Campaign hymns a ‘new breed’ of something or other in relaunch campaign from adam&eveDDB

Is there a campaign for the preservation of silos? There ought to be one as the poor things – defined as a structure for storing bulk materials, which sounds harmless enough – are being blitzed all over the place. In adland anyway.

Campaign magazine has revealed its big, new global identity – the first real rebrand since it launched in 1968 – absorbing Marketing magazine and replacing Brand Republic.

It’s still not entirely clear what was wrong with Brand Republic – Haymarket’s site that included Campaign, Marketing and Media Week (which disappeared as a magazine at least ten years ago) but, anyway, now it’s all Campaign. With Claire Beale now editor-in-chief and Rachel Barnes, former editor of Marketing, as editor (both below). Maybe the old regime was too silo-ish.


This rather winsome image, with the title ‘Meet The Parents,’ is from the launch campaign, by adam&eveDDB no less.

So is this, showing other such ‘parents’.

Not quite sure who they are but other lady featured seems to be Jenny Biggam of the7stars media agency.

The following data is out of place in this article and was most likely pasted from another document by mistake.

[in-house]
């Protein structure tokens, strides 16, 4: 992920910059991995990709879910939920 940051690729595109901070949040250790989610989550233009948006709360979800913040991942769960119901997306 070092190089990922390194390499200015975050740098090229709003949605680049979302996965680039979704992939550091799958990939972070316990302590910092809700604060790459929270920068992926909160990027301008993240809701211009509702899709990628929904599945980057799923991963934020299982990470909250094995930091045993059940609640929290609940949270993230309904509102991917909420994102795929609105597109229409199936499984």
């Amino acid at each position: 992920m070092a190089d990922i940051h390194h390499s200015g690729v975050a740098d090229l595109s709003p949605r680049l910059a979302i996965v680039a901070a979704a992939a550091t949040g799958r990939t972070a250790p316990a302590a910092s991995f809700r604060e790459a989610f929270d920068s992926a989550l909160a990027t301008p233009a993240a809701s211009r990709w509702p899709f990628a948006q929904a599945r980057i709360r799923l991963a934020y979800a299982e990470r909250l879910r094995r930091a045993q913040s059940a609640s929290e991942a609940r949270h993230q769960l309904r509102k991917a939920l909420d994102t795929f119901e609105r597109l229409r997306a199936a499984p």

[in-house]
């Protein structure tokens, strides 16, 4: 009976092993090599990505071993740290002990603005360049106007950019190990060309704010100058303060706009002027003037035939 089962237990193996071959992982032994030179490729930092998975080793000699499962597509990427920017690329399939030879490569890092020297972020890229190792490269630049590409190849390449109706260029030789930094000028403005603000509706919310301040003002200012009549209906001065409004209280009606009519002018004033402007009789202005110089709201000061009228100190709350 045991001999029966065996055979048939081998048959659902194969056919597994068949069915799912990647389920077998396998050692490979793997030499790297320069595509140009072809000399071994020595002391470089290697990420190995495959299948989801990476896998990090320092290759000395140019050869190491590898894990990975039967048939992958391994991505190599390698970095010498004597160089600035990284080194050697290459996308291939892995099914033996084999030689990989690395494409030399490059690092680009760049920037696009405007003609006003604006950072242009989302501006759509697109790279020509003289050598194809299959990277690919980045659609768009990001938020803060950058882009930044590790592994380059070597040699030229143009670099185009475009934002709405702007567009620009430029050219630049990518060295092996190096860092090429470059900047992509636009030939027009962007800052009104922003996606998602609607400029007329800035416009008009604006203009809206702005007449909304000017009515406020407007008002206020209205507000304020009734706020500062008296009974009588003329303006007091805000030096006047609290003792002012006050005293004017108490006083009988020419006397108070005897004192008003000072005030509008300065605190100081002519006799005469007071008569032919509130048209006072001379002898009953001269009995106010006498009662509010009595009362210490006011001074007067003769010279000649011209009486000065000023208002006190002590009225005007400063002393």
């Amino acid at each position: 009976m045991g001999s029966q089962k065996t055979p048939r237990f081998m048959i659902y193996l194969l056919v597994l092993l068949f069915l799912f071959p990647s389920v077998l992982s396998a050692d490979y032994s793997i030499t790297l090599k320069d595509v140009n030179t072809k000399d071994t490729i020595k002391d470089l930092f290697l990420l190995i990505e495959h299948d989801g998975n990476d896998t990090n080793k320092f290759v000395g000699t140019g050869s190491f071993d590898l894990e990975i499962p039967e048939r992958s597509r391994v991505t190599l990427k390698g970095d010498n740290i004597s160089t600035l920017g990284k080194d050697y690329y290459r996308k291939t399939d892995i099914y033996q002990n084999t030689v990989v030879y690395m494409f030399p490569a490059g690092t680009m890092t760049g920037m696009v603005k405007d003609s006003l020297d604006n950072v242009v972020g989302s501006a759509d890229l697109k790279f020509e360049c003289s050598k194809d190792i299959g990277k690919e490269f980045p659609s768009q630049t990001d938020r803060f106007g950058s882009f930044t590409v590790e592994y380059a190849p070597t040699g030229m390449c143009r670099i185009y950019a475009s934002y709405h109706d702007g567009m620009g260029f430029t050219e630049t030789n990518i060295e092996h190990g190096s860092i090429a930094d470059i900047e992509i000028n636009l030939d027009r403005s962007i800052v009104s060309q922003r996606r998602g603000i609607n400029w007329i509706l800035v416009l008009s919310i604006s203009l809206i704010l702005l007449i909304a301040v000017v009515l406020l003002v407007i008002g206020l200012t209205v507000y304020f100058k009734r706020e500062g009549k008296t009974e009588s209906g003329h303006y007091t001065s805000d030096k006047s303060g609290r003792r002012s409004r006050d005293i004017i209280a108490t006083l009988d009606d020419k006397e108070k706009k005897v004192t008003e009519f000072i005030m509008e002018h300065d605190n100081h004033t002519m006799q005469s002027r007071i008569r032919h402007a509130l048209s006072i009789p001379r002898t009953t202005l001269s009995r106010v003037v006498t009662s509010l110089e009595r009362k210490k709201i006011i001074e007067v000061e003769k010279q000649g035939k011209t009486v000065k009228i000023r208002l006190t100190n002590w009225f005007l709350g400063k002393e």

Anyway, back to the point. Editor-in-chief Beale says that the business has changed with creative agencies doing media, media folk doing creative and some clients trying to do all or some of it without the benefit of agencies. And Google and friends eating everyone’s lunch.

That’s what we’re always being told and maybe it’s right. But if you look through WPP’s annual report, for example, you can see that good old advertising and media planning and buying still bring in most of the money. But maybe that’s last dibs in the last chance saloon.

Campaign (and A&E) say the new Campaign is for ‘the new breed.’ This is maybe stretching the rebirth theme a bit far – is what’s being produced a human or some kind of mutant? But you can say that about much of the output produced by the current marcoms free-for-all.


On a second look – where’s the news gone?

When I worked at Campaign in neolithic times furious admen used to say there were only two accurate things in/on it – the price and the date. Which we wore as a badge of honour. Times change..

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